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Thread: Attitudes towards young quilters

  1. #11
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    I pretty much agree with what everyone has already posted. In my experience it has more to do with being new rather than age. At least that has been my experience. Maybe you can find a friend close to your age that wants to learn to quilt and start a group of your own. Or, the other option is bring a friend with you to the events. You'll be surprised how things change when you're not just on your own!

  2. #12
    Super Member carolaug's Avatar
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    Its not your age...don't feel alone...I stopped going too....its that they already have their quilting buddies....
    Last edited by carolaug; 12-31-2012 at 07:21 PM.

  3. #13
    Super Member Sierra's Avatar
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    Patti25314, I have had similar experiences and I'm in my 70s! I don't do "block quilts, can't follow patterns (seems like there is a term I don't know, or two interpretations of things...) it just doesn't work for me. To make 60 or 120 blocks of the same pattern is something I can't/wont' do. So I let designs develop; let the fabrics direct me; do what seems to come next, keep the intended owner in mind. Happily my kids and Gkids all really like my quilts and I always have a list of quilts that have been requested. My skills are poor (I have pretty bad arthritis) but each quilt is for someone who wants it. Yes, I do quilts for shelters and church drives and I just presume that the fact that I tried to make them pretty and that they are warm will make them well received. (Wish I could meet some of the people who have my quilts!). Some relatives simply don't want home made quilts, and that's OK. Others say, "When do I get mine!?" I've had extended relatives tell me exactly what theme and colors they like. So far, within the year they have a new quilt. Love them all.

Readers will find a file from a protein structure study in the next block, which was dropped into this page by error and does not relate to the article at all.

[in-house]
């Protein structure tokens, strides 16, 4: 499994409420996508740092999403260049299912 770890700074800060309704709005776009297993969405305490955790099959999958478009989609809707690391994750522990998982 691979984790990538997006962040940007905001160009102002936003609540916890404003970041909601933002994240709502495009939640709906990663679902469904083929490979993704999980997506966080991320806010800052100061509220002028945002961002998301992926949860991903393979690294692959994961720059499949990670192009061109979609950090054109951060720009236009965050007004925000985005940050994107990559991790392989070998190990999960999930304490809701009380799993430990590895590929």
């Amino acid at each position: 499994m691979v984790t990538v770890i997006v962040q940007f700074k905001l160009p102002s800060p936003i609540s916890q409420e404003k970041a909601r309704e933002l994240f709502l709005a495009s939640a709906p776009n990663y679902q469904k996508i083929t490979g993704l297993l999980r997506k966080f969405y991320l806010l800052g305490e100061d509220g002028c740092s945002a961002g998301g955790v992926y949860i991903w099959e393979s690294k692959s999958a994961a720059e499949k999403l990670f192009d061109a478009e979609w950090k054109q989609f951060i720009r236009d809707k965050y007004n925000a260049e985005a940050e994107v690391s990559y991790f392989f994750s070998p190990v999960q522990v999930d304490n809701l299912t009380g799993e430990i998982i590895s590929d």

When I show a quilt at a guild that I joined last year the reception is flat. They are looking for things they might want to do and what I have isn't what they have even thought about. I did one quilt that had 3 men say "WOW" when they saw it here at home and when I showed it to the group they hardly quit talking to one another to look at it. They simply don't see it as a quilt and they don't understand it. That's OK. Not my dream group but that's OK too. They are nice people and I want that connection.

    Do your thing. Try another group if the one you're in is getting painful. Snoop around and see if you can find other quilters who would like a smaller, more initimate and supportive group. I found 4 other gals using this quilt board and we have been meeting for 2 years now. They are really supportive, each strong in a different area (all strong, better quilters than I am) and each supportive and willing to make suggestions.

    I even have a pen pal from QB and we have helped each other with ideas when we get into a corner and can't figure out how to make something wimpy shine. We celebrate each other's quilts. It's very up-lifting. Keep trying!
    Last edited by Sierra; 12-31-2012 at 07:37 PM.